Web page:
Citizenship.  Finally, the court rejected the plaintiff’s argument that the two-thirds citizenship requirement was satisfied based on the class being limited to California residents, because  “[s]tate citizenship is determined by a person’s domicile, not their residence.”  Id. at *2.  Because plaintiff did not put forward any evidence related to the citizenship of putative class members, she did not satisfy her burden on this element. 

Conclusion

Doe’s strict reading of the limits on the local controversy exception should help defendants remove class actions to federal court and keep them there, particularly when the claims are based on nationally available websites or applications or involve defendants who are repeatedly sued on similar theories, such as third-party analytics providers in the CIPA context.  Further, this case is a good reminder (a) that the “no similar cases” requirement extends to similar cases and not just identical ones, and (b) that even if a putative class is limited to residents of a single state, that alone cannot demonstrate that the citizenship requirement of the exception is satisfied.

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Photo of Amy Heath Amy Heath

Amy Heath focuses on complex commercial litigation and class actions. She has handled matters involving contract, privacy, consumer protection, fraud, unfair competition, and intellectual property claims. She also has experience with internal investigations. Before practicing law, Amy served as an intelligence analyst.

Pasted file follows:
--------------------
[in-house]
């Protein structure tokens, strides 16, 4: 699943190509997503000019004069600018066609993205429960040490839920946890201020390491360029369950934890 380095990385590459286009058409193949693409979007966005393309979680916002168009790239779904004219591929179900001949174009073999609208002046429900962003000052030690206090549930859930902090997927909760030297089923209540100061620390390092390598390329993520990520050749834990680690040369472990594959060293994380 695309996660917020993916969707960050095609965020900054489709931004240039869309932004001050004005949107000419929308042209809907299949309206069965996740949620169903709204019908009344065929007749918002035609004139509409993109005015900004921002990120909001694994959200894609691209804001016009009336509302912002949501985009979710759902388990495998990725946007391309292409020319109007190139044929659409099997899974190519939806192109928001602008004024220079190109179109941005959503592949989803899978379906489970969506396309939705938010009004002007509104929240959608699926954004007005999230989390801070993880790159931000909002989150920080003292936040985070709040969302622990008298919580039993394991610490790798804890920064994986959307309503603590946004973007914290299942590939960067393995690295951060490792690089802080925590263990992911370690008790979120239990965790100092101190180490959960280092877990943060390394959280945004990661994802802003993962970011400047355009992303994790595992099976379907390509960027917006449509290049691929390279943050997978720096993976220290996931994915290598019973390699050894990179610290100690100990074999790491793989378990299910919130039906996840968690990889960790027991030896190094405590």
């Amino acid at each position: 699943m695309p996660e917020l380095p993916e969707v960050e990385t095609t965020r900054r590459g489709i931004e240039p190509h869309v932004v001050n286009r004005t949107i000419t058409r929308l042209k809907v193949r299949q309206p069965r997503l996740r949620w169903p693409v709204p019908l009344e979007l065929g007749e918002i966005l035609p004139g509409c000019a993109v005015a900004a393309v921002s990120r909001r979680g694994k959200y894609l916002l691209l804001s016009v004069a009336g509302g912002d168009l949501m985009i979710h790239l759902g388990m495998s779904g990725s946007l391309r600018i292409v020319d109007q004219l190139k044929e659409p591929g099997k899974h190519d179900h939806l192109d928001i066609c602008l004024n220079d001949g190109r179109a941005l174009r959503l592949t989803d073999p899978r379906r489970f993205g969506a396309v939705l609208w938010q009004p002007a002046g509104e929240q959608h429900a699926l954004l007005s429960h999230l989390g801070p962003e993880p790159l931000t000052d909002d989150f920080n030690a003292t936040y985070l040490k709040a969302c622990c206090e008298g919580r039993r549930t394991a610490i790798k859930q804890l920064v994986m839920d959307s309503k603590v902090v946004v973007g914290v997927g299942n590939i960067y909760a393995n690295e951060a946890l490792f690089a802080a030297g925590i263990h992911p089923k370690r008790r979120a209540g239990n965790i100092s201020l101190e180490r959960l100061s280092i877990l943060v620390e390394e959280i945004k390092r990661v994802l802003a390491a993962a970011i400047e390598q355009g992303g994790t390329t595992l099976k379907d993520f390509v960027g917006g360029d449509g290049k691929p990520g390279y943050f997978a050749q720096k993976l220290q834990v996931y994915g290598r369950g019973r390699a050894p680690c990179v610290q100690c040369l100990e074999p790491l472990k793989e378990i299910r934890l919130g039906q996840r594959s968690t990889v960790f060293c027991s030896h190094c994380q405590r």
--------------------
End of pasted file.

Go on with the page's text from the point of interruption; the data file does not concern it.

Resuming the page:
Photo of Sonya Winner Sonya Winner

A litigator with three decades of experience, Sonya Winner handles high-stakes civil cases for clients in a wide range of industries, including banking, pharmaceuticals and professional sports. She has handled numerous antitrust and consumer disputes, many of them class actions, in state and…

A litigator with three decades of experience, Sonya Winner handles high-stakes civil cases for clients in a wide range of industries, including banking, pharmaceuticals and professional sports. She has handled numerous antitrust and consumer disputes, many of them class actions, in state and federal courts across the country.

Sonya’s cases typically involve difficult technical issues and/or complex legal and regulatory schemes. She is regularly able to resolve cases before the trial phase, often through dispositive motions. But when neither summary judgment nor a favorable settlement is an option, she has the confidence of her clients to take the case all the way through trial and on appeal. Her recent successes have included a cutting-edge decision rejecting a “true lender” challenge to National Bank Act preemption in a class action involving interest rates on student loans, as well as the outright dismissal of a putative antitrust claim against the National Football League and its member clubs asserting an unlawful conspiracy to fix cheerleader compensation.

Sonya has been recognized as a leading trial lawyer by publications like Chambers and the Daily Journal. She is chair of the firm’s Class Action Litigation Practice Group.